How Nightclub Design Cured Modernism’s Hangover

Nightclubs are improvised zones of creative excess, inseparable from the styles and technologies that define them. Since emerging as an offshoot of the multifunctional leisure complexes of the 1960s, when the French words for “disc” and “library” combined to give us discothèque, signaling a shift away from live toward recorded music, clubs have been laboratories for design practices of every kind: clothing, visual marketing, make-up, furniture, and light. Nightclubs encourage experimentation precisely because they are experiments themselves. As a totality, they form a cultural counter-history, an architecture that reveals nothing to those who are not invited. Their story belongs exclusively to the night.

A 1978 vision from the Paradise Garage, a catalyst for the nocturnal imagination. Photo: Bill Bernstein.

“Time stops here and space takes over,” Andy Warhol said about Studio 54, a phrase that could serve as the mantra for Night Fever: Designing Club Culture 1960–Today. The exhibition at Vitra Design Museum takes an encyclopedic look at the disco-as-design engine, and its accompanying catalogue reads like a list of 032c pet fascinations, sprawling across Italy’s Radical Design Nightclubs (Issue 30), Ettore Sottsass (Issue 27), Cedric Price (Issue 2 and 32), Area (Issue 26), Bunker (Issue 24), and beyond.

The spaces featured here are architectural fever dreams whose constituent parts are indexed for the purposes of both study and historical FOMO: dancefloor blueprints, furniture brochures, magazine spreads, membership cards, and long-demolished wall art. New York’s Area produced invitations to fit its repertory of themed parties: a “natural history” invite on the inside of an egg shell, or a “suburbia” invite stamped on a slice of Velveeta cheese. The combination of art deco ziggurats, exposed TV studio equipment, and a nose-candy-proffering Man in the Moon at Studio 54 “was the lynchpin of the club’s success,” says cofounder Ian Schrager. “Design played a big role, because the club wasn’t just painted black and wasn’t so dark you didn’t notice anything; there was some style and sophistication to it.”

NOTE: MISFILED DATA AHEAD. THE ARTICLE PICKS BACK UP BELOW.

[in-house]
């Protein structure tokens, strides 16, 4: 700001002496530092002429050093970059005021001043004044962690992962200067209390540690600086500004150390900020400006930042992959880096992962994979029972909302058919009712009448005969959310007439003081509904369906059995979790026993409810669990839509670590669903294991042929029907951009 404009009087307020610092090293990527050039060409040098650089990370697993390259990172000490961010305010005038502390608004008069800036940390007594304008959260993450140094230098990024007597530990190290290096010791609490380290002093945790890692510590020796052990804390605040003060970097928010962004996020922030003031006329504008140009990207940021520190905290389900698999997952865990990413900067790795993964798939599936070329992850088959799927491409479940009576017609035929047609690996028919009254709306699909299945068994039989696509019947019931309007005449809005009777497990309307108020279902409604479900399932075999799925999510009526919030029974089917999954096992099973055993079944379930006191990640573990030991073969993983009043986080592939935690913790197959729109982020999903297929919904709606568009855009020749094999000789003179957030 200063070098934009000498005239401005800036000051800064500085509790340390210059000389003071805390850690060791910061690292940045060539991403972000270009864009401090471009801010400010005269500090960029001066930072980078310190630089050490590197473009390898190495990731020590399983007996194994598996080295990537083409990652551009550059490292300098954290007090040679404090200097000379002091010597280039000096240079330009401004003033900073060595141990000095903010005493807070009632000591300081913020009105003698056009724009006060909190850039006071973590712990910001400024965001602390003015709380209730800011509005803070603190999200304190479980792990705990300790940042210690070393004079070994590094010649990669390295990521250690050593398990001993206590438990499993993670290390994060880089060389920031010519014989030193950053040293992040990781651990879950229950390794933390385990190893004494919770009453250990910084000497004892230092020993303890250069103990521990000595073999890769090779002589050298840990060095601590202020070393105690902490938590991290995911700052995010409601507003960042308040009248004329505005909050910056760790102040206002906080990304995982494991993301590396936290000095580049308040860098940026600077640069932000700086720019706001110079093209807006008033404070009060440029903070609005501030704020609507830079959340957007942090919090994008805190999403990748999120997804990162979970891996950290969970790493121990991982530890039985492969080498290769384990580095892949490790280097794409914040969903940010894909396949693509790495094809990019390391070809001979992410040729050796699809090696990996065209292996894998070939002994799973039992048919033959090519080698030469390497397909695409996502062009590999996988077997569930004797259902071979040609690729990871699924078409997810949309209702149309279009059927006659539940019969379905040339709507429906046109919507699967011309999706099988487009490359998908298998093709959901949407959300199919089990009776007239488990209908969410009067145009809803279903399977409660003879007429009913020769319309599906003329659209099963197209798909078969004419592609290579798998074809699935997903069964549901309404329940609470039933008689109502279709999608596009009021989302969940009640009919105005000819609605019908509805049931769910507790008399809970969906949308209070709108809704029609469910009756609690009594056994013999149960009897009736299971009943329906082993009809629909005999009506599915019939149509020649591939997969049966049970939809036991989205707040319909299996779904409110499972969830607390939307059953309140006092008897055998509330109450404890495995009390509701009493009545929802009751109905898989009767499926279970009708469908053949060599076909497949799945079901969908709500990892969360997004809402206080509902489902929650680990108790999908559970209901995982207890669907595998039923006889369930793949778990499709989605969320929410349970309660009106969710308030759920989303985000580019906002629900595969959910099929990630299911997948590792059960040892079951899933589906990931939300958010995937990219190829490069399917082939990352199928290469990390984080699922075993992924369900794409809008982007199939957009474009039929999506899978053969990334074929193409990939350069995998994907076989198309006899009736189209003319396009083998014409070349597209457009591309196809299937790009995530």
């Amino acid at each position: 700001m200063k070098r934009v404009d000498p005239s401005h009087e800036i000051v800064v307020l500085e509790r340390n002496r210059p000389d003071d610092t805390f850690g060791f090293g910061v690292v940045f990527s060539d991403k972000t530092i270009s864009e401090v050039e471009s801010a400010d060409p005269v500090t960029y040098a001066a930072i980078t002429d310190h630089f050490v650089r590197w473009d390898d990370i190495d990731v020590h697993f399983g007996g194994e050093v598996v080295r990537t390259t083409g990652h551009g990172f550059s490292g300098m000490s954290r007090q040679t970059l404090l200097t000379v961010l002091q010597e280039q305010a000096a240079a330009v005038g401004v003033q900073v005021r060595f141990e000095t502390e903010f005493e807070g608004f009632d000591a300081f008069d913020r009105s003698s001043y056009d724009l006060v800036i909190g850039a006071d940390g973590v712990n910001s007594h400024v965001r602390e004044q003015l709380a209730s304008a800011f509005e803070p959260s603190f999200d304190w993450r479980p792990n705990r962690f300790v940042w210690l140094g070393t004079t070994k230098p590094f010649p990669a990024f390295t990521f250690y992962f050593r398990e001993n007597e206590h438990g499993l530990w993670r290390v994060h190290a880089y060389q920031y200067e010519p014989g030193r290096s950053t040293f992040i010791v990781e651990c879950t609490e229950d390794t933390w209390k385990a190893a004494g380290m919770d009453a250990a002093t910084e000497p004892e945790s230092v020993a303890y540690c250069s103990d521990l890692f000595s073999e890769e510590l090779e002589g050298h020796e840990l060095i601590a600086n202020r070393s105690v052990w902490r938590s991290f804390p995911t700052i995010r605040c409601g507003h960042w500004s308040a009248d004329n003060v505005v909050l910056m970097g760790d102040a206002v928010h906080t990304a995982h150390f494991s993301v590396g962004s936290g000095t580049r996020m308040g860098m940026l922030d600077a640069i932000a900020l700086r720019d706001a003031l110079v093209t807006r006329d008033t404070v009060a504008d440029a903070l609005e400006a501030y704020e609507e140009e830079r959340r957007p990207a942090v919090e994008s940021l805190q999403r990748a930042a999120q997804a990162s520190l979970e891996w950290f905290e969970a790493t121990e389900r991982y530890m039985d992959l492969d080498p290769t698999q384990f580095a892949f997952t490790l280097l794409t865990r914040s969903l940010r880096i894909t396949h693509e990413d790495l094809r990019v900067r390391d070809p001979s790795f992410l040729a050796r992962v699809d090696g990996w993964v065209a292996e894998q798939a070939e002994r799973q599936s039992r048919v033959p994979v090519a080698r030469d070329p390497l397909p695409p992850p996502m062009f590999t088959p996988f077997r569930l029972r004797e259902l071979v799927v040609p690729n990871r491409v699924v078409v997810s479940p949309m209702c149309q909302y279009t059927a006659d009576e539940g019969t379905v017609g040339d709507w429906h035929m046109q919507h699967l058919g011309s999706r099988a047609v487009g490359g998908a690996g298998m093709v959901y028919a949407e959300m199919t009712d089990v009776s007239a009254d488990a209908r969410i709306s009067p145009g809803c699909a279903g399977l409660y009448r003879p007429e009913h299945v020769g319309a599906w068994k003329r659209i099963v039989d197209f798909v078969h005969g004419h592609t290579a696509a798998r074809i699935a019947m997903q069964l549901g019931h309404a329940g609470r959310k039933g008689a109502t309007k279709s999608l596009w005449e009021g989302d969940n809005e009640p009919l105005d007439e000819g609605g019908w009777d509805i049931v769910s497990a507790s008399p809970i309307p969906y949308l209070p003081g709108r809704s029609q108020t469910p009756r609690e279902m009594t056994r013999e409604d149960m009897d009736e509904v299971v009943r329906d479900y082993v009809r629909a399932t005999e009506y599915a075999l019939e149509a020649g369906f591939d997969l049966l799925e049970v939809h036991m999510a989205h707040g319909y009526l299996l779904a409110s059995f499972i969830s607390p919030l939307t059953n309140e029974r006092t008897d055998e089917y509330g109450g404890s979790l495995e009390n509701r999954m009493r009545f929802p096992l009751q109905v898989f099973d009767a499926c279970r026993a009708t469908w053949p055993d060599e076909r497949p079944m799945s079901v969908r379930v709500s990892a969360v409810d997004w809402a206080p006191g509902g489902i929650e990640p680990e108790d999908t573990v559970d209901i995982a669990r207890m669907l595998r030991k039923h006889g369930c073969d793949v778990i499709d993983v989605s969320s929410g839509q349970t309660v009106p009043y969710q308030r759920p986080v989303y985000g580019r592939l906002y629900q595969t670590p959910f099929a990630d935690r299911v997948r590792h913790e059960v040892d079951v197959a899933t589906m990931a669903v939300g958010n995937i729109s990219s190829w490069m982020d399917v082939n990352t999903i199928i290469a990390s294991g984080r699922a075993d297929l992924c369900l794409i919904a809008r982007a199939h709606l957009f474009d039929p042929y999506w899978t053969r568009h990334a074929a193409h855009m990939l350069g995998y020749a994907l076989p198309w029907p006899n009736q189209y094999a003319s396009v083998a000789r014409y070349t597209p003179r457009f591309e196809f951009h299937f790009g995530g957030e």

The Palladium dance floor with a mural by Keith Haring and programmable video arrays. Photo: Timothy Hursley courtesy of Garvey|Simon Gallery.

There are multiple instances of overlap between club culture and the catwalk, a symbiotic relationship that is singularly difficult to trace through time, dealing as it does with the bratty and forgetful spheres of underground music and fashion. At Belgian hotspots like Boccaccio and Mirano Continental, a young Raf Simons and the Antwerp Six spent frenzied nights jamming to a slowed EBM groove known as New Beat. After a long period of dormition, the profusion of new clubs inspired revelers to don blouses, Doc Martens, and blazers patched with religious prints and safety pins. The record label Antler-Subway produced a number of New Beat-themed apparel collections, advertised on its record sleeves, while the Continental’s artistic director, Etienne Russo, would later create runway shows for Dries van Noten.